Reviews | Written by Daniel Goodwin 06/09/2020



Once again the Hollywood remake machine regurgitates another classic for contemporary audiences but botches every attempt to make it unique and invigorating. This predominantly drab and pallid “re-imagining” of Adrian Lyne’s brooding drug horror does at least try to deviate from the 1990 original, but does it so artlessly and with disregard to - or obliviousness of - what made Lyne’s film so compelling. Director David M. Rosenthal shreds Lyne’s striking style, substituting his urban goth / noir palette for a weak insipidness similar to that of a TV movie.

The remake’s story tells a similar tale of husband / father / doctor Jacob Singer (Michael Ealy) who is approached by a frazzled ex-army vet, Paul (Joseph Sikora), claiming to be a friend of Jake’s late brother Isaac (Jesse Williams). Paul tells Jake that Isaac is still alive, and leads him to a secret society of troubled ex-vets linked to a military-sanctioned drug called HDA. Jacob investigates, but soon starts experiencing intense hallucinations which warp his reality and make him distrust his once close friends and family.

Writers Jeff Buhler and Sarah Thorpe’s script courageously strays from Bruce Joel Rubin’s original, but through a frayed tale that wanes, vacillates and fails to align into an engaging narrative. This fragile foundation is an epic detriment that makes Rosenthal’s film discombobulate, maybe to put the viewer in the mindset of its protagonist, but whether or not that was the writers’ intention is almost irrelevant as this cessation leads to tedium, apathy and dazing despair.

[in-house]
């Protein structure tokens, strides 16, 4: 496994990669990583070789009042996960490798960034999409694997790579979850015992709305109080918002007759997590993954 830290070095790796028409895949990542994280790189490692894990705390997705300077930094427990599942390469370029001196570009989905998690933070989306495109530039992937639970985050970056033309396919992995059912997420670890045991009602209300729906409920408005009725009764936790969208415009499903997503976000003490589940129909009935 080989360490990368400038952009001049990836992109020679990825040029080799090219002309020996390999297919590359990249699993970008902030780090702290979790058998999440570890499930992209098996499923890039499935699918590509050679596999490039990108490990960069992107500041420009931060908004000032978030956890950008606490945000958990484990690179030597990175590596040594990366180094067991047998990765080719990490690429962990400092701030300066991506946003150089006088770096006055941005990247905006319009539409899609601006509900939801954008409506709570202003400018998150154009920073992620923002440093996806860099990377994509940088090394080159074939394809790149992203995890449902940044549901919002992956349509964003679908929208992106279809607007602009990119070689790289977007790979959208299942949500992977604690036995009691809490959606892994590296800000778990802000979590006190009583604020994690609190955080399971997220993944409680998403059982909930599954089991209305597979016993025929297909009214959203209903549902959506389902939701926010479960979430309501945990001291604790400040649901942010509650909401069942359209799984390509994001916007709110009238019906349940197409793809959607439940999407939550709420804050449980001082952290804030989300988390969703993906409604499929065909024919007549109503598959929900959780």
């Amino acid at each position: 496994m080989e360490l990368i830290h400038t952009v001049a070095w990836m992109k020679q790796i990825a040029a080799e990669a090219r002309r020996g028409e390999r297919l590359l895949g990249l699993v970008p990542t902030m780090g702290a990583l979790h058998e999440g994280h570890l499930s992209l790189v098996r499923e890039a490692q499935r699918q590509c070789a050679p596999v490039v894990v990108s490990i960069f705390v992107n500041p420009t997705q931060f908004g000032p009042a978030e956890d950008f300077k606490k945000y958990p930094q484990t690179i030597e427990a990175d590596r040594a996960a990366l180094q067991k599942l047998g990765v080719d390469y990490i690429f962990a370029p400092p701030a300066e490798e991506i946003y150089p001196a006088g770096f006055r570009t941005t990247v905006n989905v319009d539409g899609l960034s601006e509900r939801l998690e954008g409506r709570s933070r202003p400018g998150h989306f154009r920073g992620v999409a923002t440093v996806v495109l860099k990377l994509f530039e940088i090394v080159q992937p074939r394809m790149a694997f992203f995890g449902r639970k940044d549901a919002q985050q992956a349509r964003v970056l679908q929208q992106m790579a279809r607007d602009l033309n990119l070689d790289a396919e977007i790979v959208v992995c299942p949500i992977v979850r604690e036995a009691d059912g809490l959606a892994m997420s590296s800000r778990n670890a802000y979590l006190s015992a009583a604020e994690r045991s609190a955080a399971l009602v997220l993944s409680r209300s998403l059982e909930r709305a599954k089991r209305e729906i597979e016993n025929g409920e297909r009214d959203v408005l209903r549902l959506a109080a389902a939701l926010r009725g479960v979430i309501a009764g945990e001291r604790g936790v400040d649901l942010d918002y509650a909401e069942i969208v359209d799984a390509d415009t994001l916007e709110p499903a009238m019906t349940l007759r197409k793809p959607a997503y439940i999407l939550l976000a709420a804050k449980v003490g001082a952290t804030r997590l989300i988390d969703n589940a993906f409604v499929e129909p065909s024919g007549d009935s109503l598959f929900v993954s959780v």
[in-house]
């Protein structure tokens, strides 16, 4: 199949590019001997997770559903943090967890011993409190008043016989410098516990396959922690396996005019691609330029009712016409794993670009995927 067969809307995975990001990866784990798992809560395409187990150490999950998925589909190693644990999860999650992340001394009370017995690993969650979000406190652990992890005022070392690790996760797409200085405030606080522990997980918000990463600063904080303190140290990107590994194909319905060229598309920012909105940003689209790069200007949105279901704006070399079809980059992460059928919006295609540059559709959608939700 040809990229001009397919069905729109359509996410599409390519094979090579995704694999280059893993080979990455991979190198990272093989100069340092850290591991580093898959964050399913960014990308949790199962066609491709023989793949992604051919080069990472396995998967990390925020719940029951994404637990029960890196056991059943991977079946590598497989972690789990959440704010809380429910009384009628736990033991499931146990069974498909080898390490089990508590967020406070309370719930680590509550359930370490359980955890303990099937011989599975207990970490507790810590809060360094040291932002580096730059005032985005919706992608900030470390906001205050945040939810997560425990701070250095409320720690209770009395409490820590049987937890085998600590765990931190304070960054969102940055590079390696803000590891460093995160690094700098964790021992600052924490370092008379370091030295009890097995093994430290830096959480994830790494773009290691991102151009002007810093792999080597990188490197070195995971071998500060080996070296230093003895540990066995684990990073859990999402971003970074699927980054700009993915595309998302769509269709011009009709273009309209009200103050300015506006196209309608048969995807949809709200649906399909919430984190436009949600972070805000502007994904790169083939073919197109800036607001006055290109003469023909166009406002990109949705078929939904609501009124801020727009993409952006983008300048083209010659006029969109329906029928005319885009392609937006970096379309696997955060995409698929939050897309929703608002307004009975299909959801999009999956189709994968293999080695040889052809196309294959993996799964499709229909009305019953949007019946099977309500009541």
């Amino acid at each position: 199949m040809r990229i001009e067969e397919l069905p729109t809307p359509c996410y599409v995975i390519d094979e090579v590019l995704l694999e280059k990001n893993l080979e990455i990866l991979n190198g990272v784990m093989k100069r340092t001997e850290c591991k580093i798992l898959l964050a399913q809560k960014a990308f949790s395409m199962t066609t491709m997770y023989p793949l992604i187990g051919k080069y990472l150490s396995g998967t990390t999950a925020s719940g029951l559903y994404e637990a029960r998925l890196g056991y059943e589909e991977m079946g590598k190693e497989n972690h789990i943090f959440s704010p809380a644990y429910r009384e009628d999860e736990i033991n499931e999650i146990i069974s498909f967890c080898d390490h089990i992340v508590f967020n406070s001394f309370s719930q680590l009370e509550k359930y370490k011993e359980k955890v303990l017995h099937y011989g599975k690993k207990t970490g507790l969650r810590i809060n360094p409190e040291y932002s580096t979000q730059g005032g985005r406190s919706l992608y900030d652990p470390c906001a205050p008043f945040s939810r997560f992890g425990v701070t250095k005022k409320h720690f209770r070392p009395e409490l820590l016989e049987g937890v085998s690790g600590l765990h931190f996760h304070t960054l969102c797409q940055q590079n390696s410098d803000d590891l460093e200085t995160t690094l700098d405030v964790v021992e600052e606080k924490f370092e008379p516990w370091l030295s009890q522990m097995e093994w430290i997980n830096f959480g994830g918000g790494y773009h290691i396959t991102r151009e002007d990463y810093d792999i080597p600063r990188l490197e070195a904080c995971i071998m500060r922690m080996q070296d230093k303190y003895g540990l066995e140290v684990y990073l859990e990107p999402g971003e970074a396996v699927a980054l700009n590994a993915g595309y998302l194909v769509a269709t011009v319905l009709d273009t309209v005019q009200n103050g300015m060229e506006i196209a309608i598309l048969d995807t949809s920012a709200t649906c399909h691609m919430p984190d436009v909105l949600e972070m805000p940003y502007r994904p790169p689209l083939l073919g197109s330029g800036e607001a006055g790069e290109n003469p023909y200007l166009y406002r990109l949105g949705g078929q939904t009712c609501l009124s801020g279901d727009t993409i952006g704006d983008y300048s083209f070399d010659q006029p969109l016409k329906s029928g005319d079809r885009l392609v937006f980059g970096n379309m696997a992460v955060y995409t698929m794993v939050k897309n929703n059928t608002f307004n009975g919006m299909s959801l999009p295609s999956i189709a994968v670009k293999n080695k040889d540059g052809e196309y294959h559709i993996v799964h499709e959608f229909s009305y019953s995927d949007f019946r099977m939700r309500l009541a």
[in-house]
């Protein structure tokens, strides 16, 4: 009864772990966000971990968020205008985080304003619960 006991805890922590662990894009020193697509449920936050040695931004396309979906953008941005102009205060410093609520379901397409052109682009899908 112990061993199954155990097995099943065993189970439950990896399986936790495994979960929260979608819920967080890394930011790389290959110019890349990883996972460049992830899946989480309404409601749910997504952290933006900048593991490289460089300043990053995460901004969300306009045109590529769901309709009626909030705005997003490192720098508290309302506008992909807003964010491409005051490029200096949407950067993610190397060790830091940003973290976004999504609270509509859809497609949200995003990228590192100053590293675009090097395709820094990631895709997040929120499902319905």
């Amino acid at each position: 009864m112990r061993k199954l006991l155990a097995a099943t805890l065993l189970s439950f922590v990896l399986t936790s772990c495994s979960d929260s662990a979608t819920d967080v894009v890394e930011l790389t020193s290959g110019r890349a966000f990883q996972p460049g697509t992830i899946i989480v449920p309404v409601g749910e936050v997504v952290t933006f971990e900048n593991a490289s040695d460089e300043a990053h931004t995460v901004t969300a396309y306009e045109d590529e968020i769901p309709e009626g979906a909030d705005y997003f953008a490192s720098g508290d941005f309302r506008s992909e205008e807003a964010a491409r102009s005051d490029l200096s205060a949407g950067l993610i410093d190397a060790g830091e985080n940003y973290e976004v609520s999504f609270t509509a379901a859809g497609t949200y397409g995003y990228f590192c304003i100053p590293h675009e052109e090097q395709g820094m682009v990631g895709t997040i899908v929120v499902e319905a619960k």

The plot philanders with novel concepts but fails to utilise them efficiently. A conspiracy relating to Jake’s family intrigues but isn’t proficiently employed to convey the potent paranoia that permeated Lyne’s original. The characters are also not as complex or played as credibly as they were in 1990. Key sequences (one set on a train and another in an ice bath) are inelegantly replicated and feel enforced and wedged with a brazen lack of care and élan.

Jacob’s Ladder ('90)'s ominous air was a key component to its nightmare surrealism working so well, and made weird scenes with monsters and demons more tangible. For director Rosenthal to not retain that, or replace it with something equally distinctive, is an unpardonable blooper. The lack of dynamic visual prowess or teeming menace which made the original so terrifying is patent, as Rosenthal and the writers fail to fashion an apt vision or captivating story. Like the remakes of Poltergeist, A Nightmare on Elm Street and Flatliners, Jacob’s Ladder languishes as a flat and flaccid re-imagining that regurgitates clichés, prunes surrealism and so dispassionately detaches itself from Lyne’s original that it seems wrong they share titles.